Because of the way stress affects your immune system, it does more than just make you feel bad – it really can make you sick.
And the longer you’re stressed, the more your immune system is affected.
Which is a problem because, according to a survey done by the American Psychological Association in 2011, “most” Americans report having moderate to high stress levels, and 44% of people feel like their stress levels went up in the five previous years.
So, how does stress affect your immune system? Let’s look…
How the Immune System Works – When It’s Healthy
At its most basic, immunity is made up of two components: natural immunity and specific immunity.
Natural immunity is the fast response - the one that occurs minutes to hours after being activated. It’s a very general response, as well – inflammation, fever, or wound healing.
Think about it like locking the doors when you hear a noise outside. Later, you can investigate and see if you should turn on a light, open the door for the cat to come in, or call the police – but first, you respond quickly and generally.
Specific immunity is the body’s slower response. It’s the targeted attack against germs, bacteria, and parasites. Part of this specific immunity response is the production of lymphocytes – cells that help attack whatever is making you sick.
When your body’s immune system is healthy, your natural or specific immunity gets triggered and your body fights off whatever needs to be fought off. Then, you get healthy again and stay that way.
However, stress can affect your immune system so strongly that it doesn’t always work this way.
And What Happens When It’s NOT Healthy…
Studies indicate that even short-term stress can cause parts of your immune system to weaken. But the real problem arises when the immune system is exposed to long-term stress. That’s when all aspects of the immune system start to weaken – and your health can suffer.
When you’re stressed, the body produces the stress hormones. Under normal circumstances, this is a good thing. Your body identifies stress as an emergency situation, and releases the stress hormones called adrenaline and cortisol.
Adrenaline helps boost your energy levels, and cortisol increases blood sugar and helps the brain manage the extra glucose.
But cortisol also suppresses functions that aren’t necessary in an emergency – including your immune system.
Remember the lymphocytes we mentioned earlier, the cells that help your body attack whatever it is making you sick? Well, when you’re producing large quantities of cortisol, your body lowers the amount of lymphocytes it produces, which lowers the effectiveness of your immune system.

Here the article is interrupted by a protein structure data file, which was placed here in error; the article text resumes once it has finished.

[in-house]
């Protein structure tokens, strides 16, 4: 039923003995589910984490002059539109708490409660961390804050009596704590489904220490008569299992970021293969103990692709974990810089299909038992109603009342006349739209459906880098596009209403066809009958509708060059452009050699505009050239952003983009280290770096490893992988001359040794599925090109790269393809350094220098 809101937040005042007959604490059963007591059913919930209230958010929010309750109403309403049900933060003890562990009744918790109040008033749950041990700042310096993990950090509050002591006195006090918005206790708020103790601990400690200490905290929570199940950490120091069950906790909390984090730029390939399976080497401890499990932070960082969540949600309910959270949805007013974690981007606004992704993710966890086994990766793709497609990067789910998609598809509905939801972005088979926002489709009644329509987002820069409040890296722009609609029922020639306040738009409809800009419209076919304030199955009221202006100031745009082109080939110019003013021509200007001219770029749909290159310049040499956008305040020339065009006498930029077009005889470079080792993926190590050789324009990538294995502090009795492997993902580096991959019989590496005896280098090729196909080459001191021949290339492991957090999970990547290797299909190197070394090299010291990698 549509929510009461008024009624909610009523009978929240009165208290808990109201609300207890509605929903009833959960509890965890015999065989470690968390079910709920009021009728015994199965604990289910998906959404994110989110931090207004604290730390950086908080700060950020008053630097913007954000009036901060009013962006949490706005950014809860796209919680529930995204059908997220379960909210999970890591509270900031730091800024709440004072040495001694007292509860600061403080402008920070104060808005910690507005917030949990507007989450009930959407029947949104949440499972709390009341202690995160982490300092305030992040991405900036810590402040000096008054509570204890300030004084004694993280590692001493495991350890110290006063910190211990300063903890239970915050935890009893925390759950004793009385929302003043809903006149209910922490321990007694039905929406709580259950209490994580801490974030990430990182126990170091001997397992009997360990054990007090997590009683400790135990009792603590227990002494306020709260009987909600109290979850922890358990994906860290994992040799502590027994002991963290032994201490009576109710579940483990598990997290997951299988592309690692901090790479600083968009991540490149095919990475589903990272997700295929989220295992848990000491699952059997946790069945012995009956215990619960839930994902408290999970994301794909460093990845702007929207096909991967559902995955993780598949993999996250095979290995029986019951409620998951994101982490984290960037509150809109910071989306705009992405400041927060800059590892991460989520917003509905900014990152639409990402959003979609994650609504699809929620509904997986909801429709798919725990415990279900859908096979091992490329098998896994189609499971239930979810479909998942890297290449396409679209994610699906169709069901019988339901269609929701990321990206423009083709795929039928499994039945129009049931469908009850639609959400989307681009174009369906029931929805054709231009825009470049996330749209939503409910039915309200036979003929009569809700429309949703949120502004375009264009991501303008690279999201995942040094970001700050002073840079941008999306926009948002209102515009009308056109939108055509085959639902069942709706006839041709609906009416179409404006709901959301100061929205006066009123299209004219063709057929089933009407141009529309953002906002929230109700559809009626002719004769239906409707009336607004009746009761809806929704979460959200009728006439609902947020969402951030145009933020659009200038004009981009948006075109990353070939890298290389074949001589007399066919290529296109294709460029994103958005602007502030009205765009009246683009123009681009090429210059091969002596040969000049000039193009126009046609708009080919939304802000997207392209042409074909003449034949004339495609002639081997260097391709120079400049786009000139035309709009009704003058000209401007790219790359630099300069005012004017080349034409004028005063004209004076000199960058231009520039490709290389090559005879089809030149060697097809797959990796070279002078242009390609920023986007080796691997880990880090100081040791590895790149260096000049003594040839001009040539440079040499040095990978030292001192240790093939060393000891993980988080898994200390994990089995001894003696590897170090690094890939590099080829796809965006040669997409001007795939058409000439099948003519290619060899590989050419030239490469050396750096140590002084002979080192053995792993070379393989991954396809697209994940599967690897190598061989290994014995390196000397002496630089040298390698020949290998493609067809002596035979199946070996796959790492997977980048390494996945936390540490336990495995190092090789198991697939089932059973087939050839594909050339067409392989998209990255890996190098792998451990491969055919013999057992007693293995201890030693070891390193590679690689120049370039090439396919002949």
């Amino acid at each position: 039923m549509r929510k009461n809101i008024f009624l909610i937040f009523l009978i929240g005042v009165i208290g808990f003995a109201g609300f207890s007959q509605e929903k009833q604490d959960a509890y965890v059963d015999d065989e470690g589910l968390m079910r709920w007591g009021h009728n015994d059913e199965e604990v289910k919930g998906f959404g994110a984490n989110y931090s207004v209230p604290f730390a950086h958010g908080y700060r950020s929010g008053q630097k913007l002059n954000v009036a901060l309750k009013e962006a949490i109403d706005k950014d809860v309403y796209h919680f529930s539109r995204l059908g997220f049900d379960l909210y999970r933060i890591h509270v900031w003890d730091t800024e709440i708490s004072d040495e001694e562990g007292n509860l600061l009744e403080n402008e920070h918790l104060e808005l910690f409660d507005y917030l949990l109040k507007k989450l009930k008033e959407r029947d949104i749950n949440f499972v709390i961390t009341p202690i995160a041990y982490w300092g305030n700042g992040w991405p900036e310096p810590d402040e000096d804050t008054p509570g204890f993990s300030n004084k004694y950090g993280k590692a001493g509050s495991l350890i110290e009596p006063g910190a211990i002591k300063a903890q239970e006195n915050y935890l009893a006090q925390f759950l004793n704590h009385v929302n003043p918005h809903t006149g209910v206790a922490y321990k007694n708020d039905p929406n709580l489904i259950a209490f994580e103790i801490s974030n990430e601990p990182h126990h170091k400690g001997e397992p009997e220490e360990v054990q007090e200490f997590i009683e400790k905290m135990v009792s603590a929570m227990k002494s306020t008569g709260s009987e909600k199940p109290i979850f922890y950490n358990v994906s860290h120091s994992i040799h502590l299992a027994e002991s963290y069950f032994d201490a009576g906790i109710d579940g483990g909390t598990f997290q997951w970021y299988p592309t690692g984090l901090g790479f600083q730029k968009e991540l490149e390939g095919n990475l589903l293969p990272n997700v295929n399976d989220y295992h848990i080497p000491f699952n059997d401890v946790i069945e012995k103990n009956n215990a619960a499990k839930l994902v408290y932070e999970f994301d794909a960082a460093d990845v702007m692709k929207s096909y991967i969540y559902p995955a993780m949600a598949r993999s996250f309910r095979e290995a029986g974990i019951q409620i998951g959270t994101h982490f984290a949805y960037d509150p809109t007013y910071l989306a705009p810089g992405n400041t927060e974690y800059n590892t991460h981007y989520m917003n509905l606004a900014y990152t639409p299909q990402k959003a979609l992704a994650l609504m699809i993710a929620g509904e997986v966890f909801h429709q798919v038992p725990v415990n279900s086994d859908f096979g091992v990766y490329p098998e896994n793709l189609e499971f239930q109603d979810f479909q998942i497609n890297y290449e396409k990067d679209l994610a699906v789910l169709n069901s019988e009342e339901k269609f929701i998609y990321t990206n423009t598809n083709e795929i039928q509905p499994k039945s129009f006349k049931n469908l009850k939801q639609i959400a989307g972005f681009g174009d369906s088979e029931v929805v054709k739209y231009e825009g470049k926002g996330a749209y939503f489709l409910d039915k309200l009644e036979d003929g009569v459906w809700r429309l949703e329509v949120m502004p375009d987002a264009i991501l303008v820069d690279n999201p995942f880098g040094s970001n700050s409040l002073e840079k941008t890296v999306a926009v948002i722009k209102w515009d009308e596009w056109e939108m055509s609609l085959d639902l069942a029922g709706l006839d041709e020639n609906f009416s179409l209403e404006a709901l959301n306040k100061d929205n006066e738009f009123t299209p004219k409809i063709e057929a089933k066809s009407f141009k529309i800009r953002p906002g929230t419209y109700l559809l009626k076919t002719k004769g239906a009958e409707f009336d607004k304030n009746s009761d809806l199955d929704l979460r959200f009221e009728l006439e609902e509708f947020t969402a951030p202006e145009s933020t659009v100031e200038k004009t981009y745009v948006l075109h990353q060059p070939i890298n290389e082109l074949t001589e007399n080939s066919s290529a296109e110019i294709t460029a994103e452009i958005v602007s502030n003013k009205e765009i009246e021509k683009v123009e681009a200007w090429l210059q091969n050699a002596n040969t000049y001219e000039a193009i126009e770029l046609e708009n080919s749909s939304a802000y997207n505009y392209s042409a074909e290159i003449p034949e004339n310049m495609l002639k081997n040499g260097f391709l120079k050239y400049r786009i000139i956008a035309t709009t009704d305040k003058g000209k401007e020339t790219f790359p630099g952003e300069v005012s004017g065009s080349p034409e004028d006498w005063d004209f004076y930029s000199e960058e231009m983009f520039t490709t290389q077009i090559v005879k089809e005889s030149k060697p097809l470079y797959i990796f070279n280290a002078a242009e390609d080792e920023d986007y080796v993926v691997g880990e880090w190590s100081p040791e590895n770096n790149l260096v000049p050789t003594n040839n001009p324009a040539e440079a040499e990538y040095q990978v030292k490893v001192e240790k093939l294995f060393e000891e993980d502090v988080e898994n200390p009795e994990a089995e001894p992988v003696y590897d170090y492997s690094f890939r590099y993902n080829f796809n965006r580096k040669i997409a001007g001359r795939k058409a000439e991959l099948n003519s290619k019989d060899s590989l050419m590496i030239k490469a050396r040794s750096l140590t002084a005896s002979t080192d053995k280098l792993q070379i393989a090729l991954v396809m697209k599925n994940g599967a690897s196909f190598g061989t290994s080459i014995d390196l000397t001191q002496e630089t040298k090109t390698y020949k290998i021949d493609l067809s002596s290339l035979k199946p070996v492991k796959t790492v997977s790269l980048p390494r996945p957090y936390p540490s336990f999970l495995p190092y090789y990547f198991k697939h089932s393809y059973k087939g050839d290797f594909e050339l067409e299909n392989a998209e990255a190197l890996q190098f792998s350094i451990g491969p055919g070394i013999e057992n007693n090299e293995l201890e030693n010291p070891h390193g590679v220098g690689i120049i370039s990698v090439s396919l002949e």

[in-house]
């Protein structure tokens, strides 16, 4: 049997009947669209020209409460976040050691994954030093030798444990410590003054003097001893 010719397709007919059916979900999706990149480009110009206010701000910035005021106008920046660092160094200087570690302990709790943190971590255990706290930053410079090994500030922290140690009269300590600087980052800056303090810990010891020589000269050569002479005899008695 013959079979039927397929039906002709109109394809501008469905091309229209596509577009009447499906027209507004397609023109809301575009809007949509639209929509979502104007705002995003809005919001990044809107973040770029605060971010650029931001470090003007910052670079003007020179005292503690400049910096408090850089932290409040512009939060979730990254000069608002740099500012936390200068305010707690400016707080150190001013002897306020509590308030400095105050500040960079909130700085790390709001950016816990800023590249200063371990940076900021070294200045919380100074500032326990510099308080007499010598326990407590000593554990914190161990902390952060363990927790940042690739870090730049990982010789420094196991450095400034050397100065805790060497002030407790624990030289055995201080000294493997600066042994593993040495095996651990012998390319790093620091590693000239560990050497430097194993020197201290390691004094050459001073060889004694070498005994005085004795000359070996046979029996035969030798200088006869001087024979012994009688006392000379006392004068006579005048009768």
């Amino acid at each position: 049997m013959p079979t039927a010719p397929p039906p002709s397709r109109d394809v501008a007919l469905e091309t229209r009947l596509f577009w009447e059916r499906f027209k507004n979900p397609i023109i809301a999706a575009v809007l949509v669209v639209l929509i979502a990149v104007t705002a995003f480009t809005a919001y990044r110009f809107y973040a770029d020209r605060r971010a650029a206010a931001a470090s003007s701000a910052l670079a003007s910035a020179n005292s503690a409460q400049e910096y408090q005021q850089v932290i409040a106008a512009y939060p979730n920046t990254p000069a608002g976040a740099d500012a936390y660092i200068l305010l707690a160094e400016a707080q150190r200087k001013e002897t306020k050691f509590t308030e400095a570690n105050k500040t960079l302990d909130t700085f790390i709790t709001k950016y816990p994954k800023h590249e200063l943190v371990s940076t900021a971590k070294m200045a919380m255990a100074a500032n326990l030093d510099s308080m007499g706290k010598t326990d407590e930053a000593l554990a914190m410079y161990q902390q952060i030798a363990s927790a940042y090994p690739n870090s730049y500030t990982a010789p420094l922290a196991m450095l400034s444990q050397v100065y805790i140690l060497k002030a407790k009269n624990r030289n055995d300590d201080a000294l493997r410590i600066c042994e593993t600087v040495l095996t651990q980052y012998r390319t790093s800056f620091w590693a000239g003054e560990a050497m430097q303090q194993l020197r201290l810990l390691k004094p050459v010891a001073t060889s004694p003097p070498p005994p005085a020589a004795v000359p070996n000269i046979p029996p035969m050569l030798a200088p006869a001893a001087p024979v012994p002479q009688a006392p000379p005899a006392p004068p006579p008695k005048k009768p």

Unfortunately, your body can’t tell the difference between a life-threatening emergency and the stress of finances, retirement, health, or any of the other daily stressors we’re exposed to every day in modern society.
So you’re under constant stress – and your body’s immune system is being weakened by the very responses that are supposed to protect you.
Indirect Impact of Stress
To make matters worse, stress can also undermine your immune system because it can lead to unhealthy choices. The more stress you’re under, the more likely you are to drink in excess, smoke, or overeat as a coping skill.
Stress can also lead to depression, which makes it difficult to exercise, eat right, or quit any of those other unhealthy behaviors.
And as if all of this wasn’t enough, the older you get, the more susceptible you become to stress affecting your immune system.
What Can Be Done About Chronic Stress
You live in a stressful world, so you’re not just going to be able to wish your stress away. At the same time, given how much stress affects your immune system, it is important to be able to manage your stress.
Like with so many other issues, there’s no one guaranteed answer, but there are good places to start:
- Make sure you exercise every day. Physical activity can go a long way in reducing stress and boosting your immune system.
- Keep in touch with friends. A social life can be a healthy distraction from stress.
- Learn to meditate, or practice deep breathing. You can actually learn to relax.
- Take a break. This is especially helpful for people who are caregivers. Remember you don’t have to do it all by yourself.
- Talk it out. There’s no shame in finding a therapist or counselor to talk to if you aren’t able to manage your stress on your own.
Stress affects your immune system in some very serious ways – but there are also ways you can counter that impact and learn to relax. Just don’t let doing so stress you out!